Mad Song Revue, Ballance, High Barnet Chamber Music Festival

Still modestly proportioned, the programming does not lack ambition, and I was particularly attracted by last night’s show from the Mad Song ensemble, rich in new and unreleased music.

“Chamber music” is a term that conjures up polished string quartets and piano trios, and while the festival includes Mendelssohn and Beethoven, it also includes Elizabeth Lutyens and Ailsa Dixon. At last night’s concert, however, the closest thing to mainstream repertoire was Steve Reich and the oldest piece was written in 1982.

Together, Mad Song is a young band, led by Ballance (picture below) and dedicated to 20e and 21st music of the century (taking their name from Maxwell Davies’s Eight Songs for a Mad King). Their schedule last night was carefully crafted and, according to Ballance, took four months to put together: each of the six players featured as a solo or duo, then all came together as a sextet for substantial work at the end of each half.

Starting with the solos and duets: violinist Hana Mizuta-Spencer gave a rapturous and rhapsodic account of Missy Mazzoli Vespers, combining live and sampled sounds while letting its warm tone shine through. I had less patience with the Spectralist of Saariaho Oh Kuu, for bass clarinet and cello. Athematic slides, harmonics and multiphonics were played with sensitivity and engagement by Rennie Sutherland and Laura MacDonald, but the piece felt dated (I immediately realize 1990 is actually a long time ago).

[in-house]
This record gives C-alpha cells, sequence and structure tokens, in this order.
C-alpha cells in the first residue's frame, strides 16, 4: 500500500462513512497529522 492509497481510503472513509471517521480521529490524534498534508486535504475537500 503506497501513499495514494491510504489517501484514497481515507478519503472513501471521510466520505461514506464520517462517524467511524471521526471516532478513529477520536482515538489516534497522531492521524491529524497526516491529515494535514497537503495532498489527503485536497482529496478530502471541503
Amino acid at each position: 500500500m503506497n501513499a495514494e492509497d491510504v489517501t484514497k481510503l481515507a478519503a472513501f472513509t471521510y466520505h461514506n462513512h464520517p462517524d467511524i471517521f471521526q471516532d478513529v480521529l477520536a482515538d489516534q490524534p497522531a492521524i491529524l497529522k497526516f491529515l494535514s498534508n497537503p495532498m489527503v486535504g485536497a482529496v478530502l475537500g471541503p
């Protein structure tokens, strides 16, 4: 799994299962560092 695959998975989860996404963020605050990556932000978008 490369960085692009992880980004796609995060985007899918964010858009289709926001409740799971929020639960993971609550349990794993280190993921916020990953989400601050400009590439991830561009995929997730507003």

In the second half, flautist Hannah Gillingham delighted with the jewel of Richard Causton Sleep. The winding melody was played with a seductive, breathy sound and was utterly seductive. Also – he knew when to stop. by Barbara Monk Feldman Duo for piano and percussion didn’t, but that was kind of the point. His name sounds like a mix of two great American experimenters, just like the music. Very much in the tradition of Morton Feldman, not much happened, and slowly. Which isn’t to say I didn’t enjoy it: there’s a hypnotic quality to this kind of non-developmental music, where seemingly unrelated musical events follow one another, building weighty anti-rhetoric. He was played beautifully by Kieran Crowley and James McLeish, who gave him the space he needed.

Both tutti items included a pass and a fail. The miss was that of Joan Tower noon dance from 1982. He gave each instrument a solo spot, separated by passages for the whole ensemble. These jingles were brawny and assertive, though I’m not quite sure what they were asserting, and the end result was definitely a bit small. Faster passages were propelled confidently forward by Ballance, and the players were up to the technical challenges, but the piece – while interesting to hear – failed to convince.

The finale was a surefire success: Steve Reich’s Double sextet from 2007. Here the live set played against a pre-recording of themselves and the quality of the music shone through. It was a welcome return to the pulse – mostly absent from the rest of the evening – and Mad Song delivered with cool aplomb. The nostalgic middle section, perhaps the simplest melodic passage Reich ever wrote, was haunting, while the final dash of the line had a rock-solid groove and was very exciting. Hats off to Ballance and Mad Song for an enterprising festival, characterized by this ambitious and intriguing concert that I was very happy to hear.


Gerald R. Schneider